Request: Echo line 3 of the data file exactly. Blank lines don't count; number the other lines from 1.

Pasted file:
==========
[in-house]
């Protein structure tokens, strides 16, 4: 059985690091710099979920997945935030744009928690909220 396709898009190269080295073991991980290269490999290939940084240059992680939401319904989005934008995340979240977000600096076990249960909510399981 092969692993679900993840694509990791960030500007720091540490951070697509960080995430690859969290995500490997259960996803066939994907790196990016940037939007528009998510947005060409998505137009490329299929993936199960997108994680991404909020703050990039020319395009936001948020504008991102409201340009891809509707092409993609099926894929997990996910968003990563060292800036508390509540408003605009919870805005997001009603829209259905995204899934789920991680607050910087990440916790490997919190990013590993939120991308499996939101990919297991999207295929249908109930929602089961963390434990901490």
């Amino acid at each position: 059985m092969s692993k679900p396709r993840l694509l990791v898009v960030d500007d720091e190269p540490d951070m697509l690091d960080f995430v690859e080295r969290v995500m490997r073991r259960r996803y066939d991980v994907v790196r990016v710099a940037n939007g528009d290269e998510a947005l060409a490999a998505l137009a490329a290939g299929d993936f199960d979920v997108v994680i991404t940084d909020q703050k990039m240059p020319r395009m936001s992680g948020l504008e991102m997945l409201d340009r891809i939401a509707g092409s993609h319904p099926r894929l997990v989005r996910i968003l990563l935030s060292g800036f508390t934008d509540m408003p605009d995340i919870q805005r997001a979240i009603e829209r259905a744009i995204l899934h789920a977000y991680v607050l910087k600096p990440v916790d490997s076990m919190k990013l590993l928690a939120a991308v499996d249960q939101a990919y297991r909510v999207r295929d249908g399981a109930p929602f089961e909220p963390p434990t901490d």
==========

């Amino acid at each position: 059985m092969s692993k679900p396709r993840l694509l990791v898009v960030d500007d720091e190269p540490d951070m697509l690091d960080f995430v690859e080295r969290v995500m490997r073991r259960r996803y066939d991980v994907v790196r990016v710099a940037n939007g528009d290269e998510a947005l060409a490999a998505l137009a490329a290939g299929d993936f199960d979920v997108v994680i991404t940084d909020q703050k990039m240059p020319r395009m936001s992680g948020l504008e991102m997945l409201d340009r891809i939401a509707g092409s993609h319904p099926r894929l997990v989005r996910i968003l990563l935030s060292g800036f508390t934008d509540m408003p605009d995340i919870q805005r997001a979240i009603e829209r259905a744009i995204l899934h789920a977000y991680v607050l910087k600096p990440v916790d490997s076990m919190k990013l590993l928690a939120a991308v499996d249960q939101a990919y297991r909510v999207r295929d249908g399981a109930p929602f089961e909220p963390p434990t901490d």